1480 120 Whereto our health is bound. We are not ourselves
1481 When nature, being oppressed, commands the mind
1482 To suffer with the body. I’ll forbear,
1483 And am fallen out with my more headier will,
1484 To take the indisposed and sickly fit
1485 125 For the sound man. ⌜Noticing Kent again.⌝ Death on
1486 my state! Wherefore
1487 Should he sit here? This act persuades me
1488 That this remotion of the Duke and her
1489 Is practice only. Give me my servant forth.
1490 130 Go tell the Duke and ’s wife I’d speak with them.
1491 Now, presently, bid them come forth and hear me,
1492 Or at their chamber door I’ll beat the drum
1493 Till it cry sleep to death.
GLOUCESTER 1494 I would have all well betwixt you.
1495 135 O me, my heart, my rising heart! But down!
FOOL 1496 Cry to it, nuncle, as the cockney did to the eels
1497 when she put ’em i’ th’ paste alive. She knapped
1498 ’em o’ th’ coxcombs with a stick and cried “Down,
1499 wantons, down!” ’Twas her brother that in pure
1500 140 kindness to his horse buttered his hay.
Enter Cornwall, Regan, Gloucester, Servants.
LEAR 1501 Good morrow to you both.
CORNWALL 1502 Hail to your Grace.
Kent here set at liberty.
REGAN 1503 I am glad to see your Highness.
1504 Regan, I think ⟨you⟩ are. I know what reason
1505 145 I have to think so: if thou shouldst not be glad,
1506 I would divorce me from thy ⟨mother’s⟩ tomb,
p. 1071507 Sepulch’ring an adult’ress. ⌜To Kent.⌝ O, are you
1509 Some other time for that.—Belovèd Regan,
1510 150 Thy sister’s naught. O Regan, she hath tied
1511 Sharp-toothed unkindness, like a vulture, here.
1512 I can scarce speak to thee. Thou ’lt not believe
1513 With how depraved a quality—O Regan!
1514 I pray you, sir, take patience. I have hope
1515 155 You less know how to value her desert
1516 Than she to scant her duty.
[LEAR 1517 Say? How is that?
1518 I cannot think my sister in the least
1519 Would fail her obligation. If, sir, perchance
1520 160 She have restrained the riots of your followers,
1521 ’Tis on such ground and to such wholesome end
1522 As clears her from all blame.]
LEAR 1523 My curses on her.
REGAN 1524 O sir, you are old.
1525 165 Nature in you stands on the very verge
1526 Of his confine. You should be ruled and led
1527 By some discretion that discerns your state
1528 Better than you yourself. Therefore, I pray you
1529 That to our sister you do make return.
1530 170 Say you have wronged her.
LEAR 1531 Ask her forgiveness?
1532 Do you but mark how this becomes the house:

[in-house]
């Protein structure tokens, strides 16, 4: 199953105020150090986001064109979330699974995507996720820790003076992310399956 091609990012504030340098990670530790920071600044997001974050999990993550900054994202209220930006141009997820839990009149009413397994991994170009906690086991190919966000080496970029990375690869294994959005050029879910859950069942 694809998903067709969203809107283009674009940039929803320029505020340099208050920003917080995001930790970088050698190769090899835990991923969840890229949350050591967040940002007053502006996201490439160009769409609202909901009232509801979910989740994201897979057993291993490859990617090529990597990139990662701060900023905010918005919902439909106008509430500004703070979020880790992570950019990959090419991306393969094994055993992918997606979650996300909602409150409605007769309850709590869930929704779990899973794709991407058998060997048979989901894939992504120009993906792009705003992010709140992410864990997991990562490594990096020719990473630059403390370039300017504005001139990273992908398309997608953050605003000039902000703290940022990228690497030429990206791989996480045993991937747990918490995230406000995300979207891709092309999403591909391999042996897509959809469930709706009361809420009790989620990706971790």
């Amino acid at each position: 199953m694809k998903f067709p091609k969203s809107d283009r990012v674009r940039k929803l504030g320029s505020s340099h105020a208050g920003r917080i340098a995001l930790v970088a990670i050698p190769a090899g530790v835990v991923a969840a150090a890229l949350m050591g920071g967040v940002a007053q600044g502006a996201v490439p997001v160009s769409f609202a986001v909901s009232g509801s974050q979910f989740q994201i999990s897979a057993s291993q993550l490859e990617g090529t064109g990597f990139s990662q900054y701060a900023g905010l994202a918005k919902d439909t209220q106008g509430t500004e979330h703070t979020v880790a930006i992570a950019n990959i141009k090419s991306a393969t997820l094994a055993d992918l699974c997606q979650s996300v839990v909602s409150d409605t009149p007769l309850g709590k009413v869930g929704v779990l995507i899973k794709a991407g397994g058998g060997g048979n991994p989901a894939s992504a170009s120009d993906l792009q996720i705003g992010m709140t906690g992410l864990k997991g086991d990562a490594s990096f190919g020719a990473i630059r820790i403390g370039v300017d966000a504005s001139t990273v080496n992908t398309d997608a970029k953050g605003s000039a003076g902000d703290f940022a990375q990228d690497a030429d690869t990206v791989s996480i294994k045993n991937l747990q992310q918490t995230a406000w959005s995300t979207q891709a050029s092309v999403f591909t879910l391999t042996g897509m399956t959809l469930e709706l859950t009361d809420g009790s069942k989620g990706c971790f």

1533 “Dear daughter, I confess that I am old.
1534 Age is unnecessary. On my knees I beg
1535 175 That you’ll vouchsafe me raiment, bed, and food.”
1536 Good sir, no more. These are unsightly tricks.
1537 Return you to my sister.
p. 109LEAR, ⌜rising⌝ 1538 Never, Regan.
1539 She hath abated me of half my train,
1540 180 Looked black upon me, struck me with her tongue
1541 Most serpentlike upon the very heart.
1542 All the stored vengeances of heaven fall
1543 On her ingrateful top! Strike her young bones,
1544 You taking airs, with lameness!
CORNWALL 1545 185 Fie, sir, fie!
1546 You nimble lightnings, dart your blinding flames
1547 Into her scornful eyes! Infect her beauty,
1548 You fen-sucked fogs drawn by the powerful sun
1549 To fall and blister!
1550 190 O, the blest gods! So will you wish on me
1551 When the rash mood is on.
1552 No, Regan, thou shalt never have my curse.
1553 Thy tender-hefted nature shall not give
1554 Thee o’er to harshness. Her eyes are fierce, but
1555 195 thine
1556 Do comfort and not burn. ’Tis not in thee
1557 To grudge my pleasures, to cut off my train,
1558 To bandy hasty words, to scant my sizes,
1559 And, in conclusion, to oppose the bolt
1560 200 Against my coming in. Thou better know’st
1561 The offices of nature, bond of childhood,
1562 Effects of courtesy, dues of gratitude.
1563 Thy half o’ th’ kingdom hast thou not forgot,
1564 Wherein I thee endowed.
REGAN 1565 205 Good sir, to th’ purpose.
1566 Who put my man i’ th’ stocks?
CORNWALL 1567 What trumpet’s that?
1568 I know ’t—my sister’s. This approves her letter,
1569 That she would soon be here.
Enter ⌜Oswald, the⌝ Steward.
1570 210 Is your lady come?
1571 This is a slave whose easy-borrowed pride
1572 Dwells in the ⟨fickle⟩ grace of her he follows.—
1573 Out, varlet, from my sight!
CORNWALL 1574 What means your Grace?
1575 215 Who stocked my servant? Regan, I have good hope
1576 Thou didst not know on ’t.
1577 Who comes here? O heavens,
1578 If you do love old men, if your sweet sway
1579 Allow obedience, if you yourselves are old,
1580 220 Make it your cause. Send down and take my part.
1581 ⌜To Goneril.⌝ Art not ashamed to look upon this
1582 beard?⌜Regan takes Goneril’s hand.⌝
1583 O Regan, will you take her by the hand?
1584 Why not by th’ hand, sir? How have I offended?
1585 225 All’s not offense that indiscretion finds
1586 And dotage terms so.
LEAR 1587 O sides, you are too tough!
1588 Will you yet hold?—How came my man i’ th’
1590 230 I set him there, sir, but his own disorders
1591 Deserved much less advancement.
LEAR 1592 You? Did you?
1593 I pray you, father, being weak, seem so.
1594 If till the expiration of your month
p. 1131595 235 You will return and sojourn with my sister,
1596 Dismissing half your train, come then to me.
1597 I am now from home and out of that provision
1598 Which shall be needful for your entertainment.